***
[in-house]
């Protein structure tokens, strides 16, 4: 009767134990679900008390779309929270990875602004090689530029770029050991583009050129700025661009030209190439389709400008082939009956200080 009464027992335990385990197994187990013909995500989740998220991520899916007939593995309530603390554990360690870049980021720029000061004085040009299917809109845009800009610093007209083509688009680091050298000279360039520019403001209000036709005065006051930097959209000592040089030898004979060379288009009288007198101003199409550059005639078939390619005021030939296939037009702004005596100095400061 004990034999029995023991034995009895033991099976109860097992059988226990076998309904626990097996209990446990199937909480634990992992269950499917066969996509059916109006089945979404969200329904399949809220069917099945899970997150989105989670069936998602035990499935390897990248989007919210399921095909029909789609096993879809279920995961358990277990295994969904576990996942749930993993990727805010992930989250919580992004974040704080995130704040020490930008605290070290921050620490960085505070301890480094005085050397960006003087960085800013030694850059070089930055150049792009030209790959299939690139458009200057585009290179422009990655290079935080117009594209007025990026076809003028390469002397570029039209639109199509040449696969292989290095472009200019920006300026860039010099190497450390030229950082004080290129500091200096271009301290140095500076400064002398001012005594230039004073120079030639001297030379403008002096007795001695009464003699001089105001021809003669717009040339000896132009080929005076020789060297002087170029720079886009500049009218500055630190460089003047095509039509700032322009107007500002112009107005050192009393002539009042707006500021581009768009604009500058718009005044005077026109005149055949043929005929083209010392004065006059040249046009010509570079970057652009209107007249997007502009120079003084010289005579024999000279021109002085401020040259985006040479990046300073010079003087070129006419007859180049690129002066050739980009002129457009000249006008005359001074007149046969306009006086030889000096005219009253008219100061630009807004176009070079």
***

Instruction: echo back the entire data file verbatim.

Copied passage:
[in-house]
């Protein structure tokens, strides 16, 4: 009767134990679900008390779309929270990875602004090689530029770029050991583009050129700025661009030209190439389709400008082939009956200080 009464027992335990385990197994187990013909995500989740998220991520899916007939593995309530603390554990360690870049980021720029000061004085040009299917809109845009800009610093007209083509688009680091050298000279360039520019403001209000036709005065006051930097959209000592040089030898004979060379288009009288007198101003199409550059005639078939390619005021030939296939037009702004005596100095400061 004990034999029995023991034995009895033991099976109860097992059988226990076998309904626990097996209990446990199937909480634990992992269950499917066969996509059916109006089945979404969200329904399949809220069917099945899970997150989105989670069936998602035990499935390897990248989007919210399921095909029909789609096993879809279920995961358990277990295994969904576990996942749930993993990727805010992930989250919580992004974040704080995130704040020490930008605290070290921050620490960085505070301890480094005085050397960006003087960085800013030694850059070089930055150049792009030209790959299939690139458009200057585009290179422009990655290079935080117009594209007025990026076809003028390469002397570029039209639109199509040449696969292989290095472009200019920006300026860039010099190497450390030229950082004080290129500091200096271009301290140095500076400064002398001012005594230039004073120079030639001297030379403008002096007795001695009464003699001089105001021809003669717009040339000896132009080929005076020789060297002087170029720079886009500049009218500055630190460089003047095509039509700032322009107007500002112009107005050192009393002539009042707006500021581009768009604009500058718009005044005077026109005149055949043929005929083209010392004065006059040249046009010509570079970057652009209107007249997007502009120079003084010289005579024999000279021109002085401020040259985006040479990046300073010079003087070129006419007859180049690129002066050739980009002129457009000249006008005359001074007149046969306009006086030889000096005219009253008219100061630009807004176009070079």